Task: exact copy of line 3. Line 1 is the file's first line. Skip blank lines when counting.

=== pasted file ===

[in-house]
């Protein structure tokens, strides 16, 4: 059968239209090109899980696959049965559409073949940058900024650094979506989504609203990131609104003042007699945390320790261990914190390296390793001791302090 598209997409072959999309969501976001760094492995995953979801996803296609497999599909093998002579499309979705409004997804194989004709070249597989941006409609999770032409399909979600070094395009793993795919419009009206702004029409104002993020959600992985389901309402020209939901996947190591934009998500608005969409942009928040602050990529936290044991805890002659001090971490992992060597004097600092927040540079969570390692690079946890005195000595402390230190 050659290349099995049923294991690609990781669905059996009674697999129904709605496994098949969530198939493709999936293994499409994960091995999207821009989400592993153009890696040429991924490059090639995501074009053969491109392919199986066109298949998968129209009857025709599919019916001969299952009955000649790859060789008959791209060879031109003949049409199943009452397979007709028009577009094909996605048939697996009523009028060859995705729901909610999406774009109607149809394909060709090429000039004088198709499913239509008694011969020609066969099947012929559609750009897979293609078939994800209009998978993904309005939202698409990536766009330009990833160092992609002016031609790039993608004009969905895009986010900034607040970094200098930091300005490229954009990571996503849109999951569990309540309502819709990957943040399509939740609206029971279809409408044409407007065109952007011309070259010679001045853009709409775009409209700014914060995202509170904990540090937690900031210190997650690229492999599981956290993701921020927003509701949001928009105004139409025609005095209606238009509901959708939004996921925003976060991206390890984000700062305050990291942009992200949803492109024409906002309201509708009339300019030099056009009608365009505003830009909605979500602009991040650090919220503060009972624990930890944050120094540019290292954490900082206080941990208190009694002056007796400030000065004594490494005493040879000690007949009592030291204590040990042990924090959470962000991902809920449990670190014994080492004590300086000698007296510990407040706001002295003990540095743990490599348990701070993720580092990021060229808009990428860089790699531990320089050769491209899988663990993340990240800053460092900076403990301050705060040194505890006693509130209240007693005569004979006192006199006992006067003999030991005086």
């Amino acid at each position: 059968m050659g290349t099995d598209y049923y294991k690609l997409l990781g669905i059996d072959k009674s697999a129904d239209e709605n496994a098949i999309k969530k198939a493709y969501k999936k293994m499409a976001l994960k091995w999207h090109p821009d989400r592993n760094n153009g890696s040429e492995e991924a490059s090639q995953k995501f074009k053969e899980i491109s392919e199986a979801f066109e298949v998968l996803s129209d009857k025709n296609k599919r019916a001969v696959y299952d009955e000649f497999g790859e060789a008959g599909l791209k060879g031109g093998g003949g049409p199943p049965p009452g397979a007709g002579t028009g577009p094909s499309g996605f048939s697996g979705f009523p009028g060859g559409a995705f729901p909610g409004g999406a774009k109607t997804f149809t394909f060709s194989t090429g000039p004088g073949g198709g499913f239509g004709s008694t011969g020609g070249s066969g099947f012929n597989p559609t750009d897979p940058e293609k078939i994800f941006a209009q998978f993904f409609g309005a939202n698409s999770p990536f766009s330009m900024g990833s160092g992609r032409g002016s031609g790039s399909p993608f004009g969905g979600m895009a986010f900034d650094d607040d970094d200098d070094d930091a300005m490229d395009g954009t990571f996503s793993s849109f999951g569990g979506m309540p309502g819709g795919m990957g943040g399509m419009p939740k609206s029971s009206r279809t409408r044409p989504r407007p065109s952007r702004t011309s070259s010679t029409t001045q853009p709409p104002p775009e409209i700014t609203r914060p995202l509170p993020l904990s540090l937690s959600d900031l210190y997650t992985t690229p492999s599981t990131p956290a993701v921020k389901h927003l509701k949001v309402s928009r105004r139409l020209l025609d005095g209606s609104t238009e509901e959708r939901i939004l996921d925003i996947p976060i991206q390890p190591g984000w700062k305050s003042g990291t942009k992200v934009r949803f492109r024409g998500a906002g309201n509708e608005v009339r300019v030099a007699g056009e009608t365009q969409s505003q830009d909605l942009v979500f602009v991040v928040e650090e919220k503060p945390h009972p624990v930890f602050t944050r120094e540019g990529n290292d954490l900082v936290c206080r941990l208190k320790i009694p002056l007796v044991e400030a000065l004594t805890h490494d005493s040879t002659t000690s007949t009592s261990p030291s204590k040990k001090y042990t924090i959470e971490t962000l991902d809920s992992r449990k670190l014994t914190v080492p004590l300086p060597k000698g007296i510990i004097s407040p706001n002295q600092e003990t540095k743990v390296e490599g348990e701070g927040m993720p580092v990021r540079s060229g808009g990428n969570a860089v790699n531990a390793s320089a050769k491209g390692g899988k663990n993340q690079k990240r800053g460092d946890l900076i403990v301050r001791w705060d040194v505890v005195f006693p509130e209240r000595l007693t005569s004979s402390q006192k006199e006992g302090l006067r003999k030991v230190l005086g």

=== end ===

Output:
């Amino acid at each position: 059968m050659g290349t099995d598209y049923y294991k690609l997409l990781g669905i059996d072959k009674s697999a129904d239209e709605n496994a098949i999309k969530k198939a493709y969501k999936k293994m499409a976001l994960k091995w999207h090109p821009d989400r592993n760094n153009g890696s040429e492995e991924a490059s090639q995953k995501f074009k053969e899980i491109s392919e199986a979801f066109e298949v998968l996803s129209d009857k025709n296609k599919r019916a001969v696959y299952d009955e000649f497999g790859e060789a008959g599909l791209k060879g031109g093998g003949g049409p199943p049965p009452g397979a007709g002579t028009g577009p094909s499309g996605f048939s697996g979705f009523p009028g060859g559409a995705f729901p909610g409004g999406a774009k109607t997804f149809t394909f060709s194989t090429g000039p004088g073949g198709g499913f239509g004709s008694t011969g020609g070249s066969g099947f012929n597989p559609t750009d897979p940058e293609k078939i994800f941006a209009q998978f993904f409609g309005a939202n698409s999770p990536f766009s330009m900024g990833s160092g992609r032409g002016s031609g790039s399909p993608f004009g969905g979600m895009a986010f900034d650094d607040d970094d200098d070094d930091a300005m490229d395009g954009t990571f996503s793993s849109f999951g569990g979506m309540p309502g819709g795919m990957g943040g399509m419009p939740k609206s029971s009206r279809t409408r044409p989504r407007p065109s952007r702004t011309s070259s010679t029409t001045q853009p709409p104002p775009e409209i700014t609203r914060p995202l509170p993020l904990s540090l937690s959600d900031l210190y997650t992985t690229p492999s599981t990131p956290a993701v921020k389901h927003l509701k949001v309402s928009r105004r139409l020209l025609d005095g209606s609104t238009e509901e959708r939901i939004l996921d925003i996947p976060i991206q390890p190591g984000w700062k305050s003042g990291t942009k992200v934009r949803f492109r024409g998500a906002g309201n509708e608005v009339r300019v030099a007699g056009e009608t365009q969409s505003q830009d909605l942009v979500f602009v991040v928040e650090e919220k503060p945390h009972p624990v930890f602050t944050r120094e540019g990529n290292d954490l900082v936290c206080r941990l208190k320790i009694p002056l007796v044991e400030a000065l004594t805890h490494d005493s040879t002659t000690s007949t009592s261990p030291s204590k040990k001090y042990t924090i959470e971490t962000l991902d809920s992992r449990k670190l014994t914190v080492p004590l300086p060597k000698g007296i510990i004097s407040p706001n002295q600092e003990t540095k743990v390296e490599g348990e701070g927040m993720p580092v990021r540079s060229g808009g990428n969570a860089v790699n531990a390793s320089a050769k491209g390692g899988k663990n993340q690079k990240r800053g460092d946890l900076i403990v301050r001791w705060d040194v505890v005195f006693p509130e209240r000595l007693t005569s004979s402390q006192k006199e006992g302090l006067r003999k030991v230190l005086g």